10 things you need to know this morning in Australia

Kyrgios beat Federer. Inner demons, not so much. Picture: Getty Images

Good morning.

1. The ASX 200 came under heavy selling pressure yesterday once the bottom of this year’s trading range broke. The weakness in the CBA and other banks was a key driver of that move and Greg McKenna reckons it’s about time people figured out Australian banks can’t keep expanding margins and paying huge dividends when their margins are being compressed. It all adds up to this ugly technical outlook for Australian stocks that will give you the willies. Yes, the willies.

2. Iron ore blew back past $60 a tonne overnight. It’s clawed back more than 29 per cent in just over a month from its $47.07 low, but UBS reckons it will be a short party. The rally is tied to a production slowdown by BHP Billiton, but UBS says mine expansions due in the second half of the year could see prices drop back to $US45 a tonne.

3. Today the big data point for locals is the employment report for April. The market is expecting a small increase of 5,000 but there are plenty of calls for a drop in employment. The unemployment rate is expected to be 6.2%. Here’s your 10-second guide to the 11.30am AEST release.

4. You can still make money on Sydney real estate. Buy now and you’re buying overvalued stock, but according to a report in the AFR, prices haven’t peaked. Auction clearances are headed for their third consecutive weekend above the 80% mark. A spokesman for property research group BIS Shrapnel says “Prices will keep going up until the merry-go-round stops.” The merry-go-round is rates, which aren’t expected to rise now until late 2016.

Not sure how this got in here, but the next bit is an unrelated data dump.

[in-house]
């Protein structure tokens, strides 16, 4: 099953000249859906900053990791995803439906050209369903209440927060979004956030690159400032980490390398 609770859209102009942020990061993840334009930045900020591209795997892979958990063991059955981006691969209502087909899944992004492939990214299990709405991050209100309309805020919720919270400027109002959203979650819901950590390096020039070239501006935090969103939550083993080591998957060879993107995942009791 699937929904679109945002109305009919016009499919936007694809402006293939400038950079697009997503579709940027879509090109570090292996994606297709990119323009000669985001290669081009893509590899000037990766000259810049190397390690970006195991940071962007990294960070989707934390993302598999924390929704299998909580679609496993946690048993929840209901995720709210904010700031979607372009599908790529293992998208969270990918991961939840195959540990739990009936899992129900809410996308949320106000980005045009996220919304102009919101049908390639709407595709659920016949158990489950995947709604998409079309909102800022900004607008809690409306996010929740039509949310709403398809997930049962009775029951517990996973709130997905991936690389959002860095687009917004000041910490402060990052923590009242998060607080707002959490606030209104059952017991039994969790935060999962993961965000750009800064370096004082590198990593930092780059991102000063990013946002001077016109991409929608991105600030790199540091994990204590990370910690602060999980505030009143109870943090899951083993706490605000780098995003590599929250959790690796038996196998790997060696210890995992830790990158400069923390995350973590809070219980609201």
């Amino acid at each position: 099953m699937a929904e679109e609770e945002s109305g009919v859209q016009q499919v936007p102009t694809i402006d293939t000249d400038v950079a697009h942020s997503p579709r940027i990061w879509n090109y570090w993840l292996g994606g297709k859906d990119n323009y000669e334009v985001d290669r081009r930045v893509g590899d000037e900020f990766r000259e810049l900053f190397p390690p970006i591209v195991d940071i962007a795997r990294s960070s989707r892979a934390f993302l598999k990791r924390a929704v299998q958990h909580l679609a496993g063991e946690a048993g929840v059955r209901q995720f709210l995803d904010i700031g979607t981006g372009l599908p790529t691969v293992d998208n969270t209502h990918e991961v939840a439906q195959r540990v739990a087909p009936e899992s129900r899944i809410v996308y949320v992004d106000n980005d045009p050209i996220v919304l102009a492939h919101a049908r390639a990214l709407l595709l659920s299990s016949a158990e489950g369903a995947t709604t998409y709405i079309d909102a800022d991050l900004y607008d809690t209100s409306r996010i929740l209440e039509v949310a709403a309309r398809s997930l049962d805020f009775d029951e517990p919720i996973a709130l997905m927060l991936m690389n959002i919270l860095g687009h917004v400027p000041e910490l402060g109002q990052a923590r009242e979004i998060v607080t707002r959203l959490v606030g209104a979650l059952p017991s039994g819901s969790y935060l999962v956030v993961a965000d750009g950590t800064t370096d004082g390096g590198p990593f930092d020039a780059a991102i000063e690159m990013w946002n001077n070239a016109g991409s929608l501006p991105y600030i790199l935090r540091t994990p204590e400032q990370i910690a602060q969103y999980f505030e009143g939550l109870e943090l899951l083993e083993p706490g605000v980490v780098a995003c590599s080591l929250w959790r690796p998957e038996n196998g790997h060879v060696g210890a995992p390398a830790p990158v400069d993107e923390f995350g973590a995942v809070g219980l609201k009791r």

5. Don’t link your social media accounts. Republican Senator Cory Gardner probably thought he was covering all bases on the social media side, but Twitter picked up his latest Instagram post and edited it to read:

Not that there’s anything wrong with that. But Gardner’s Instagram post went on to clarify “calling young men and women who have applied to service academies to let them know they have received an appointment.”

6. The CEO of $67 billion firm Fortress Investments, Michael Novogratz, sees an earthquake coming, and was happy to talk about it at SALT Las Vegas, the biggest hedge fund conference of the year. With everyone long the market and not wanting to be the first to blink, Novogratz says look to labour inflation in the US for the tipoff. “If that happens, the Fed is going to move,” he says. And when the Fed moves, Fortress will start offloading assets – regardless of who’s still easing around the world.

7. McDonald’s Australia is actually pretty good. In the US, the iconic fast-food chain posted its sixth straight quarter of same-store sales declines. Here, it’s gone three straight quarters the other way. Why? Table service, and some very UnMacca’s burgers:

McDonald’s CEO Steve Easterbrook has identified Australia as an international lead market and says expect to see its influence in the US soon.

8. Kim Kardashian, who made $US24 million last year, has some business advice for you. She wasn’t always a reality TV star, and tells the story of how she cashed in on her eBay shopping skills.

I remember I bought these Manolo Blahnik shoes that were $US700. He [Kim’s late father, Robert] let me buy five pairs. I had to pay him back plus interest. I sold every pair on eBay for $US2,500.

From there, Kardashian created a business of cleaning out her celebrity friends’ closets and selling the goods on eBay, while taking a cut of the profit. And then made a $5m sex tape.

9. If that’s not your money-making thing, try reading these 19 books packed with get-rich advice instead.

10. Nick Kyrgios beat Roger Federer, downing the top seed 6-7 (2/7), 7-6 (7/5), 7-6 (14/12) to move into the third round of the Madrid Open. He’s got a real issue with swearing and chucking his racquet that won’t be ignored too much longer, but the win won’t hurt his ranking, which currently sits at 35. If he can squeeze it to 32 or under by Wimbledon, that’s a much easier ride to the quarter-finals for the 20-year-old.

BONUS ITEM: In 1890, Thomas Edison’s company made dollies that sang nursery rhymes. Now, a digital reconstruction has enabled a couple of surviving dolls to “sing” for your kids. Here’s “Now I Lay Me Down to Sleep”. (Spoiler: It won’t help your kids sleep. At all.)

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